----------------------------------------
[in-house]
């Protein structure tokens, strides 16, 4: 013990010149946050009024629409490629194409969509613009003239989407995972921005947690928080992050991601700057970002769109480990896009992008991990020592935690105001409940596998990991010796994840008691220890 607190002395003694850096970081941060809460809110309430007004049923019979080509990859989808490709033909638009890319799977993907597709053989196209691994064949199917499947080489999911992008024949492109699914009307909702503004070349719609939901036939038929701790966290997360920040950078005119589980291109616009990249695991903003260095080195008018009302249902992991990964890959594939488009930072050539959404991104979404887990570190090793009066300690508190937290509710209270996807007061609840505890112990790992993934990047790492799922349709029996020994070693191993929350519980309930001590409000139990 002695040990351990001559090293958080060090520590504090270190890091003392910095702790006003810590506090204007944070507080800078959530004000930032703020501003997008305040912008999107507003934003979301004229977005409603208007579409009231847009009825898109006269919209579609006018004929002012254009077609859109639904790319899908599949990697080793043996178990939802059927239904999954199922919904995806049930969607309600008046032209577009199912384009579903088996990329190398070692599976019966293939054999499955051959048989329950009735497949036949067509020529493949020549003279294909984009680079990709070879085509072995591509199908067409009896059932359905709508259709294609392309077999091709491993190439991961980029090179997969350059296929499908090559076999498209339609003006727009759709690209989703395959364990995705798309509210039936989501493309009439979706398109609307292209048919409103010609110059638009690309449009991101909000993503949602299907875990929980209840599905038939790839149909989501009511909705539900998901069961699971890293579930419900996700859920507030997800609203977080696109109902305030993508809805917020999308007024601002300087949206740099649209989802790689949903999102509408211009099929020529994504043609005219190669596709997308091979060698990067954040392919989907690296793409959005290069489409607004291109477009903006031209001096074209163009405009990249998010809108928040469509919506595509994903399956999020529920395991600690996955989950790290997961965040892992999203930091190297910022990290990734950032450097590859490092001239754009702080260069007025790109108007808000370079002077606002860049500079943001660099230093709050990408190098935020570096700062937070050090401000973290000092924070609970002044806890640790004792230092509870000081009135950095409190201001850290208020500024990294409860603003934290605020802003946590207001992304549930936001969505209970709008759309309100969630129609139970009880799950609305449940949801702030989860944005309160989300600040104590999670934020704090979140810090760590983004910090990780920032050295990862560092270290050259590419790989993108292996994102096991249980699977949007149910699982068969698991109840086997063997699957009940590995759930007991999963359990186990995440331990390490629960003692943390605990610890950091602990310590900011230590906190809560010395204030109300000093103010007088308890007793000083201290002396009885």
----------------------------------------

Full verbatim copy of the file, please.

[in-house]
């Protein structure tokens, strides 16, 4: 013990010149946050009024629409490629194409969509613009003239989407995972921005947690928080992050991601700057970002769109480990896009992008991990020592935690105001409940596998990991010796994840008691220890 607190002395003694850096970081941060809460809110309430007004049923019979080509990859989808490709033909638009890319799977993907597709053989196209691994064949199917499947080489999911992008024949492109699914009307909702503004070349719609939901036939038929701790966290997360920040950078005119589980291109616009990249695991903003260095080195008018009302249902992991990964890959594939488009930072050539959404991104979404887990570190090793009066300690508190937290509710209270996807007061609840505890112990790992993934990047790492799922349709029996020994070693191993929350519980309930001590409000139990 002695040990351990001559090293958080060090520590504090270190890091003392910095702790006003810590506090204007944070507080800078959530004000930032703020501003997008305040912008999107507003934003979301004229977005409603208007579409009231847009009825898109006269919209579609006018004929002012254009077609859109639904790319899908599949990697080793043996178990939802059927239904999954199922919904995806049930969607309600008046032209577009199912384009579903088996990329190398070692599976019966293939054999499955051959048989329950009735497949036949067509020529493949020549003279294909984009680079990709070879085509072995591509199908067409009896059932359905709508259709294609392309077999091709491993190439991961980029090179997969350059296929499908090559076999498209339609003006727009759709690209989703395959364990995705798309509210039936989501493309009439979706398109609307292209048919409103010609110059638009690309449009991101909000993503949602299907875990929980209840599905038939790839149909989501009511909705539900998901069961699971890293579930419900996700859920507030997800609203977080696109109902305030993508809805917020999308007024601002300087949206740099649209989802790689949903999102509408211009099929020529994504043609005219190669596709997308091979060698990067954040392919989907690296793409959005290069489409607004291109477009903006031209001096074209163009405009990249998010809108928040469509919506595509994903399956999020529920395991600690996955989950790290997961965040892992999203930091190297910022990290990734950032450097590859490092001239754009702080260069007025790109108007808000370079002077606002860049500079943001660099230093709050990408190098935020570096700062937070050090401000973290000092924070609970002044806890640790004792230092509870000081009135950095409190201001850290208020500024990294409860603003934290605020802003946590207001992304549930936001969505209970709008759309309100969630129609139970009880799950609305449940949801702030989860944005309160989300600040104590999670934020704090979140810090760590983004910090990780920032050295990862560092270290050259590419790989993108292996994102096991249980699977949007149910699982068969698991109840086997063997699957009940590995759930007991999963359990186990995440331990390490629960003692943390605990610890950091602990310590900011230590906190809560010395204030109300000093103010007088308890007793000083201290002396009885």